The challenges didn’t stop there. Langa says, “We only used this old algorithm for the number of calls you can make to a doctor to change behavior. So we had the old school model of sending as many salespeople as possible, getting a big footprint, and chopping away. “That has changed. Langa explains: “We have chosen a more systematic, algorithmic view of health care in the US and the use of our resources.”
By combining a deep customer understanding with mathematical models, the company was able to gain qualitative insights into how decisions are converted into very actionable data about how many visits a doctor would get and what format was the best way to include them. Langa tells how this pursuit was brought to life. “It was all about analytics – getting the right message to the right doctor with the right amount of samples. We really understood the doctors and their contexts, individual and group practice, the population group they served, and much more. “With this information, the company was able to quickly allocate the right resources to specific campaigns, including new drug launches or new ways to hire doctors, as the ability to conduct face-to-face visits was limited.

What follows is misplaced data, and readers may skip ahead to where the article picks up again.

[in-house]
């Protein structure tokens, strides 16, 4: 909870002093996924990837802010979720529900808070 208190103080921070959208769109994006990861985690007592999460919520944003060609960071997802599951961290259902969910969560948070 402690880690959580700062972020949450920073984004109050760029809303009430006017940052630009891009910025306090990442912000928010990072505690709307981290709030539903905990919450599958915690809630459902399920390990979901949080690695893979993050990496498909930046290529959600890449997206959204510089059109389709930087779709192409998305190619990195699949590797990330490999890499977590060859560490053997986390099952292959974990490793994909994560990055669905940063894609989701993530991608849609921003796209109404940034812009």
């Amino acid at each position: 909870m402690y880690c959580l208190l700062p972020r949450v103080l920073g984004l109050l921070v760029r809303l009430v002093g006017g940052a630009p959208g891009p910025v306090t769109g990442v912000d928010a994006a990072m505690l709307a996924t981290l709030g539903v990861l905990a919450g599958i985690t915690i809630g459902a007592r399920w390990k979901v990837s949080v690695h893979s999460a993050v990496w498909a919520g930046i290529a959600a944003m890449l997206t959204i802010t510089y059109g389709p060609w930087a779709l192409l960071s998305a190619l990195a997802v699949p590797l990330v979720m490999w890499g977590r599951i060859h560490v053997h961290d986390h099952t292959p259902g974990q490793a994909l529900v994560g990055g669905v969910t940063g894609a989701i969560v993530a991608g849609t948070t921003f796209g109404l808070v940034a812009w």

Commercial transformation requires understanding new vectors for innovation as well as granular, … [+]
2. Reevaluate the profile and skills the employees need. Novo Nordisk knew that part of its transformation would be reducing the number of salespeople due to the significant cost, and recognizing that many group practices and health systems still have strict limits on the representatives who visit doctors in their offices before Covid met her. From 2017 to 2020, the number of repetitions dropped from around 5,000 to almost 4,200. The redesign wasn’t just about downsizing, however.